Kirsten’s bites were such that she didn’t feel up to a serious walk today; her feet were still swollen from the insect onslaught. So we opted for a drive over the hills and far away to Golden Bay. Another hairpinny journey as we wound round tight bends, their severity indicated by the advisory speed limit; the worst was a 15km/h loop. Incidentally, we wondered why all bend speeds end in ‘5’ when all other limits are rounded to the nearest 10, but I suppose that it makes them easy to distinguish; ‘5’s are temporary but ’10’s are lasting.

Just under half an hour later we reached Takaka where we headed straight for the i-Site. We visited Pupu Springs nine years ago, and this was to be our next stop today. Curious that we remember the springs but nothing else of the journey to reach them (I do recall sections of road elsewhere around South Island – down the West coast, across the bottom to Dunedin, up from Christchurch.) Anyway, we were told that Pupu Springs (which form a sacred Maori site) were closed – we mustn’t touch/drink/swim in the water – but we could still view them.

The official reason is to prevent the spread of Didymo (an invasive microscopic alga, also charmingly known as rock snot), but elsewhere in New Zealand the advice is simply ‘Check – Clean – Dry.’. Well, I say ‘simply’, but you are expected to dip your kayak (or whatever) in a 5% dish detergent solution and then dry every last drop of water from it every time you move from one waterway to another. Am I cynical or might a few people not bother going to such lengths? And waterfowl can easily spread Didymo anyway…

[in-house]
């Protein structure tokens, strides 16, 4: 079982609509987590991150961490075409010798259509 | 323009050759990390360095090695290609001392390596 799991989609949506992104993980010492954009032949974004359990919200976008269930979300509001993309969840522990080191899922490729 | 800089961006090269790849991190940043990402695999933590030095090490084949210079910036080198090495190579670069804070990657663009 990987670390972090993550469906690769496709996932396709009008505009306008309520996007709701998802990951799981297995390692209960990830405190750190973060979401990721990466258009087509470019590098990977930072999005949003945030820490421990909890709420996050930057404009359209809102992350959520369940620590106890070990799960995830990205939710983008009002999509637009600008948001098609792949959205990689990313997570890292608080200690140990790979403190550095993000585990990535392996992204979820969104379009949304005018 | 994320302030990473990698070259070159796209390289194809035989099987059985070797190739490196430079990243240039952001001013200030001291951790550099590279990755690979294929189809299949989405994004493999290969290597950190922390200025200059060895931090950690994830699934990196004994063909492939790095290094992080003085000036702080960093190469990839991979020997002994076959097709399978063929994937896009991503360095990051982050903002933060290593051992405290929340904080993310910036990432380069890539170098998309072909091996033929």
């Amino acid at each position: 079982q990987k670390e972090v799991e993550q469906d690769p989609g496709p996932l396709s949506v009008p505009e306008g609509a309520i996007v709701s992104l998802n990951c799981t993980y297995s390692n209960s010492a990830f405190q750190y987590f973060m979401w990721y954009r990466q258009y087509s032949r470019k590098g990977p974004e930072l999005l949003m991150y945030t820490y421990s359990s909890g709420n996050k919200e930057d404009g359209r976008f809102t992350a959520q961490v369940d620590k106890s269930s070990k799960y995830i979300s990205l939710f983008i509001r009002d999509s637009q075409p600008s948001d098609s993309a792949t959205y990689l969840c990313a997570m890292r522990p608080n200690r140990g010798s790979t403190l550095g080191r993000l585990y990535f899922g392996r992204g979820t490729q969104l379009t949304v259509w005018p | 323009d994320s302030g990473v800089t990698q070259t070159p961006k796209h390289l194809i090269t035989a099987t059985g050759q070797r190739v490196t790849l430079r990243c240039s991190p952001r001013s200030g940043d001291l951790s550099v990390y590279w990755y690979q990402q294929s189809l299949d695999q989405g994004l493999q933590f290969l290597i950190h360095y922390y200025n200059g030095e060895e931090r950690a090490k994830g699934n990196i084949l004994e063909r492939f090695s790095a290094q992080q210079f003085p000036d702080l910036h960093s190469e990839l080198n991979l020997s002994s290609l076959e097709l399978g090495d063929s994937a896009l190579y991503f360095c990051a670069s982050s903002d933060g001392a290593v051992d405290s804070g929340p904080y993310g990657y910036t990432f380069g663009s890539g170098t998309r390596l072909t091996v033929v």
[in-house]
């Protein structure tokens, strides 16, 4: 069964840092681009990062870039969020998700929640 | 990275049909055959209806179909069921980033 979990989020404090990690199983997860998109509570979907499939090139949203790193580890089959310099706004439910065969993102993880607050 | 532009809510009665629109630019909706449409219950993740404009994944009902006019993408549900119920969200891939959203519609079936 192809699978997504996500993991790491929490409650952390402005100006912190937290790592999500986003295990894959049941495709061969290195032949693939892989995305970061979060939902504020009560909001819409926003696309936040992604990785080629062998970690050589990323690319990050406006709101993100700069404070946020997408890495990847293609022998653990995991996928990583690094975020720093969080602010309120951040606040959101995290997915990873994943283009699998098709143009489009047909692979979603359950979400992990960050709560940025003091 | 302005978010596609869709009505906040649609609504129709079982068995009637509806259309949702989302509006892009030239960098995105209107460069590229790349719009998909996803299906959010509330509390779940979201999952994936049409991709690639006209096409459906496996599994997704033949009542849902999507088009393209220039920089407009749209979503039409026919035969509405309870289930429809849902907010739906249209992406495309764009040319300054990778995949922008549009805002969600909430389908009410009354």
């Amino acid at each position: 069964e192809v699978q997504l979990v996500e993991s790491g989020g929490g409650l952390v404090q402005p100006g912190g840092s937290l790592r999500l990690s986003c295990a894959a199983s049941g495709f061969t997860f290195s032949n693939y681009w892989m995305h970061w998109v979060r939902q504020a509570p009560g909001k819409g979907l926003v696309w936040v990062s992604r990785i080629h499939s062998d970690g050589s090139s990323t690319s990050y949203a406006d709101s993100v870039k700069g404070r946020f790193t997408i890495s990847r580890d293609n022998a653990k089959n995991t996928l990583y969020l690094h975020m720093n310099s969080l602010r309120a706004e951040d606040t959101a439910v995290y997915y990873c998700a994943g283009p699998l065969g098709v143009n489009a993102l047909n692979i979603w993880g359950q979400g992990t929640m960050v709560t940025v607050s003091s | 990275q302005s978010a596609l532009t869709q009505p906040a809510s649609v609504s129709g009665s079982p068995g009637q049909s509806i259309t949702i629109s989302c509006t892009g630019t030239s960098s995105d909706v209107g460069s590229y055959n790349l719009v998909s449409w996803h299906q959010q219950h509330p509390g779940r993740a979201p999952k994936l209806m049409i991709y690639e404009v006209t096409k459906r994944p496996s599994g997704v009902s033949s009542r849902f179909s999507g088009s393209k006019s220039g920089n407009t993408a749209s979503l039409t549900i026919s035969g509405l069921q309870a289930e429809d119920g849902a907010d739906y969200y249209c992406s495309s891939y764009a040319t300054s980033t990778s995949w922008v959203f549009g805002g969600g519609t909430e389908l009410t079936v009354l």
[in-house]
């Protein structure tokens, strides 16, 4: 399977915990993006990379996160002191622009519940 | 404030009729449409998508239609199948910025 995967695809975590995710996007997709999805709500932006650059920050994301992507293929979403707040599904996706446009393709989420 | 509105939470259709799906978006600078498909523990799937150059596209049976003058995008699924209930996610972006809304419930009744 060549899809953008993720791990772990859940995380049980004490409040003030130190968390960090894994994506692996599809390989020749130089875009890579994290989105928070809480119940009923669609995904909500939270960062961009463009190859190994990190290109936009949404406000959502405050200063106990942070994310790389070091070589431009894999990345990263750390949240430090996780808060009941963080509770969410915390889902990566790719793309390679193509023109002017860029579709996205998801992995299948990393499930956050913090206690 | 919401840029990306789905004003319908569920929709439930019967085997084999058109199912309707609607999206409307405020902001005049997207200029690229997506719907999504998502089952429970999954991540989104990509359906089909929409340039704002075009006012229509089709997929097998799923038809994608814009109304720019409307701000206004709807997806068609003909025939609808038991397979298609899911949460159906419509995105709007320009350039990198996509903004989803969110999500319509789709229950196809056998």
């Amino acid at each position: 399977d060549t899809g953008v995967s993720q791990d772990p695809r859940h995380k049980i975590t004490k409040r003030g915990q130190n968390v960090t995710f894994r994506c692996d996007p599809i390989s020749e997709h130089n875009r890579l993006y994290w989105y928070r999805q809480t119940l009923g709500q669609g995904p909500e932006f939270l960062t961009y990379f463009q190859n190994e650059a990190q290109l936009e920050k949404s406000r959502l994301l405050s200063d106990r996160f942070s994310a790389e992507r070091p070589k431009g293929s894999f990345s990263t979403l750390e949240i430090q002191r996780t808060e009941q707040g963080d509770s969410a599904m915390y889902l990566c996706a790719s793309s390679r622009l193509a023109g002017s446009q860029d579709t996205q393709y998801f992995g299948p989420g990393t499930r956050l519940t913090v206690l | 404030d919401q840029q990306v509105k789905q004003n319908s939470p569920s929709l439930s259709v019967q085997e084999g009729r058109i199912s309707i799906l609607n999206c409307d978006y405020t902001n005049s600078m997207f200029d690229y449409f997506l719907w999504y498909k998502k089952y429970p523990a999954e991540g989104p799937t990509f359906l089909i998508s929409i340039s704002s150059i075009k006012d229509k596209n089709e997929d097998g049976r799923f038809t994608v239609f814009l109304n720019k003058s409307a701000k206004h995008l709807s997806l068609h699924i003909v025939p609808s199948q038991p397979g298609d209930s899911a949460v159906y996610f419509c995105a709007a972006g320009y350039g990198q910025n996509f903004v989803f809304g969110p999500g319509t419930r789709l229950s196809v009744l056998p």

The Pupu water is (contrary to what the name might suggest) the clearest spring water in the world, although I couldn’t find an explanation as to why. To demonstrate the point, they have set up a giant periscope to allow you to look the length of the main lake, underwater (although ‘looks pretty clear to me’ hardly proves anything). By the way, ‘pupu’ refers to the bubbling of the springs, one of several onomatapoeic Maori words such as ‘ha’ for ‘breath’.